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There is no silver lining. Lloyds shareholders get stuffed, housing costs remain high while executives of this failed company pay themselves more. The houses won't disappear and lloyds may very well have decided to keep tenants in situ. If there were evictions, rents would fall enabling those tenants to find cheaper housing. And if they were on housing benefit, less spending by the council

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Perhaps property companies over 10 houses need to register as social landlords and get in place policies and procedures to safeguard tenants?

I think all landlords should be registered and minimum standards applied.

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Yeah, but at least a load of bankers went down with the Titanic. Aside from that, I've read that the Titanic might have been better off if it had sailed straight into the iceberg, rather than trying to avoid it...*

* no, seriously

yep - by tearing a gash all the way down the side it compromised every water tight compartment in the whole ship, whereas head-on it would have dented and probably fllooded the front two but the rest would have stayed intact and she would have stayed afloat, AFAIK

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A town not far from me used to have a woolworths. Obviously that went bust and vacant and almost immediately there were calls for the council to purchase the rent on the store to stop it looking empty, perhaps to turn it into some kind of street art gallery. Thankfully they didnt get their way and a short while later a new store opened with jobs.

Makes you think though. If the council had jumped in, bidding up rents, would have that new store opened and created new jobs. Or would have the lack of retail space and high rents put them off?

Governments only know how to destroy things, not create them.

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Yeah, but at least a load of bankers went down with the Titanic. Aside from that, I've read that the Titanic might have been better off if it had sailed straight into the iceberg, rather than trying to avoid it...*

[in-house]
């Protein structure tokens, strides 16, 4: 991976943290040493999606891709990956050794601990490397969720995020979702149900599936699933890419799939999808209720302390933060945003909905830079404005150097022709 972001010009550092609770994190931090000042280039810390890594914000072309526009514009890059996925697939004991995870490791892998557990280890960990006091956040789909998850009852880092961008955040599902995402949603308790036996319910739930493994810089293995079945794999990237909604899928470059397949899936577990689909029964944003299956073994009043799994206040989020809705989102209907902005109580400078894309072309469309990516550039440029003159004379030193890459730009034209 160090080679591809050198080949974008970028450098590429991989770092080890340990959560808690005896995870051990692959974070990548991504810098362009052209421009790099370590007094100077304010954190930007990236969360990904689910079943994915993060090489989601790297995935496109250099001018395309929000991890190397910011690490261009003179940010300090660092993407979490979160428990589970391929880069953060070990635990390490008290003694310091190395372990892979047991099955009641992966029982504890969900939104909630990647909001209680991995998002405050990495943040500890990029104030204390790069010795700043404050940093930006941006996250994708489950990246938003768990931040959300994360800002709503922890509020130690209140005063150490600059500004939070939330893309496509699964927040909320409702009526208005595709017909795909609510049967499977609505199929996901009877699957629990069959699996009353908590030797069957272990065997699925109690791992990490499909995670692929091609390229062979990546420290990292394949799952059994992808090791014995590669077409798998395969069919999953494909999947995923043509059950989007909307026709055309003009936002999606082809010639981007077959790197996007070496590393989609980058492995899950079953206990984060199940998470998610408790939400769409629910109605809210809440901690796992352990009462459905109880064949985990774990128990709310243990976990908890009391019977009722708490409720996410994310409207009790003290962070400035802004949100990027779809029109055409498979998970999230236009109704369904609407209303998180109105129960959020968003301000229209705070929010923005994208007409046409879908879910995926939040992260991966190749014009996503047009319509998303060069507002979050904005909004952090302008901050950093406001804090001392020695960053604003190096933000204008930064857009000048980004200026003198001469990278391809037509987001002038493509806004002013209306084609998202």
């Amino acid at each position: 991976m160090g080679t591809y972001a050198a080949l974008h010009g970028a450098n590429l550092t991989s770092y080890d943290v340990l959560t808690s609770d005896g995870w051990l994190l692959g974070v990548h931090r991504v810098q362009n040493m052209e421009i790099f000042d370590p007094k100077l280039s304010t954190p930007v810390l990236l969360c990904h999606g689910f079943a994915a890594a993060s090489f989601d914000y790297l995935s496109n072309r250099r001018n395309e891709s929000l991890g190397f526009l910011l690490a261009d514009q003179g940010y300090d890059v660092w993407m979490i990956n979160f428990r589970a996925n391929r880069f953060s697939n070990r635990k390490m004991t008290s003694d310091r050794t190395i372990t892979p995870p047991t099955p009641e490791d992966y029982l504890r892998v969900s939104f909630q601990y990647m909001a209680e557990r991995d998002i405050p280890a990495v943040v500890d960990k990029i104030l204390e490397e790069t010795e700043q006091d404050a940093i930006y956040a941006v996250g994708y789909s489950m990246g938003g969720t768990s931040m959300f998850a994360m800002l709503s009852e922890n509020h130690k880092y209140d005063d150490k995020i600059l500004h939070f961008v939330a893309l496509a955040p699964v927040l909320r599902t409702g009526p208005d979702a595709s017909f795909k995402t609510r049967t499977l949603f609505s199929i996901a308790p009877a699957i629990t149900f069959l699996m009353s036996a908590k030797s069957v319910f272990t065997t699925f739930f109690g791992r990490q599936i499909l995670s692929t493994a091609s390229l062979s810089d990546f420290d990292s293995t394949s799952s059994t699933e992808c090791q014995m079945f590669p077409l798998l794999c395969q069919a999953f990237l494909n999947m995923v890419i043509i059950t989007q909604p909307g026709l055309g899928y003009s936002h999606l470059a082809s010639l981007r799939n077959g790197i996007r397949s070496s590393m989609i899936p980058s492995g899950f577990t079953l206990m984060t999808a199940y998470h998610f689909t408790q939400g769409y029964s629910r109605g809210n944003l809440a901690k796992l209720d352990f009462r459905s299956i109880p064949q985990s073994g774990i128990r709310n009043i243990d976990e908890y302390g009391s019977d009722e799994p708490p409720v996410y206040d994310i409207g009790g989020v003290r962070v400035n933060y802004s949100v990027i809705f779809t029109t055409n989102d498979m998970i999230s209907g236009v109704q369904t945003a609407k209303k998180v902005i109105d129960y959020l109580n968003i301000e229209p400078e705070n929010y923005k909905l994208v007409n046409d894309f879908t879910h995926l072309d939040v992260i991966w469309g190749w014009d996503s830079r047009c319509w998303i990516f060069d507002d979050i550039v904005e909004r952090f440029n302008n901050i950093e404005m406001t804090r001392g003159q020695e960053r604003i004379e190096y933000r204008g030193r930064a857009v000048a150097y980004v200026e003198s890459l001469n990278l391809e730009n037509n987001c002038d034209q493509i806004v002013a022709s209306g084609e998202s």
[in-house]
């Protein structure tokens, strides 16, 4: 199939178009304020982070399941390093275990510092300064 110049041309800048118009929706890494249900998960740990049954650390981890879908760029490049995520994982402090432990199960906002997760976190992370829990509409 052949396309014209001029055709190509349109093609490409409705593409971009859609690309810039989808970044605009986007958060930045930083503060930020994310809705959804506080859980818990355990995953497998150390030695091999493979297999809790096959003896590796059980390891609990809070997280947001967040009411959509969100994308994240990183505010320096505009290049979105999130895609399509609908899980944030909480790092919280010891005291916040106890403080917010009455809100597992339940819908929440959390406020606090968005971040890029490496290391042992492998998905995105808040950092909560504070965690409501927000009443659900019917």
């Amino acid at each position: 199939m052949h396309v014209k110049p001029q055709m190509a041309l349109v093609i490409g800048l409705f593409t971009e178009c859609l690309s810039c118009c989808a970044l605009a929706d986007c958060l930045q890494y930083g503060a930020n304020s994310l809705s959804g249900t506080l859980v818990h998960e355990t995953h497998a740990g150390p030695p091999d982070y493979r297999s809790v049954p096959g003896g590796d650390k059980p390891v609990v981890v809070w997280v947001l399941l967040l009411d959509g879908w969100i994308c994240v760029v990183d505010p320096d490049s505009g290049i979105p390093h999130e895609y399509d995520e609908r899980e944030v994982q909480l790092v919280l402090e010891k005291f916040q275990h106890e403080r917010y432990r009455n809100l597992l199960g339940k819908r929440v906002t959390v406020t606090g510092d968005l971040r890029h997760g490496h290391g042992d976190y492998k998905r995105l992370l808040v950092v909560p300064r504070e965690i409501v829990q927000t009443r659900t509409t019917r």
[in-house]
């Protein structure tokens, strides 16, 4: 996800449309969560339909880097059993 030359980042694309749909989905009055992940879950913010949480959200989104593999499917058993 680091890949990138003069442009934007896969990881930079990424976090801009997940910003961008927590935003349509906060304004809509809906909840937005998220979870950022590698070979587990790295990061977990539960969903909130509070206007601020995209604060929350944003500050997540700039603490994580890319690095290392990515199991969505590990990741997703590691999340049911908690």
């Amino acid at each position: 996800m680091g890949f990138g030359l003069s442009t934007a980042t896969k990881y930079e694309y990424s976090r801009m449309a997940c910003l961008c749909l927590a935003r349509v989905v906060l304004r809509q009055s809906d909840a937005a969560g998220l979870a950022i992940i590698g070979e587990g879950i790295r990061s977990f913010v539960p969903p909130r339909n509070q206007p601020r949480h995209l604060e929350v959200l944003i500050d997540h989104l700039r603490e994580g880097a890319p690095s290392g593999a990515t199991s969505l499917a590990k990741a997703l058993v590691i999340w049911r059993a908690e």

* no, seriously

Yes,quite true. The ship was compartmentalised and the iceberg scoured it's way through several causing a fatal loss of buoyancy.A head on would have crushed the ship back for possibly twenty metres or so but crucially ruptured fewer compartments.

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<br />I think all landlords should be registered and minimum standards applied.<br />
<br /><br /><br />

Rentals over a year (ie longterm with more tenancy rights) should be pegged at a multiple of something like - council tax.

This would be a killa for local councils (two birds - one stone) trying to rip people off too, as thousands of their townspeople would face large rent rises if councils try on large council tax rises!

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Yes,quite true. The ship was compartmentalised and the iceberg scoured it's way through several causing a fatal loss of buoyancy.A head on would have crushed the ship back for possibly twenty metres or so but crucially ruptured fewer compartments.

Agreed a head on collision would have taken the bow off. The ship would have stayed afloat. Limped into new York Harbour for 12 months of repairs whilst the Capt was flawed alive.

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<br />Yes,quite true. The ship was compartmentalised and the iceberg scoured it's way through several causing a fatal loss of buoyancy.A head on would have crushed the ship back for possibly twenty metres or so but crucially ruptured fewer compartments.<br />
<br /><br /><br />

You don't know the full picture!

The bulkheads did not completely seal off compartments; top to bottom!

But the engineers did not have the last word for very long...the perfect ship was no longer the vessel that best expressed the art of the shipbuilder. It was the ship that made the most money...Passengers demanded attention; stewards could serve them more easily if doors were cut in the watertight bulkheads. A grand staircase required a spacious opening at every level, making a watertight deck impossible...Stokers could work more efficiently if longitudinal bulkheads were omitted and the bunkers carried clear across the ship. A double hull ate up valuable passenger and cargo space; a double bottom would be enough...One by one the safety precautions that marked the Great Eastern were chipped away in the interests of a more competitive ship...

When the "unsinkable" Titanic was completed in 1912, she matched the Great Eastern in only one respect: she, too, had 15 transverse bulkheads...But even this was misleading.

The Great Eastern's bulkheads were carried 30 feet above the waterline; the Titanic's, only 10 feet.

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  • 152 Brexit, House prices and Summer 2020

    1. 1. Including the effects Brexit, where do you think average UK house prices will be relative to now in June 2020?


      • down 5% +
      • down 2.5%
      • Even
      • up 2.5%
      • up 5%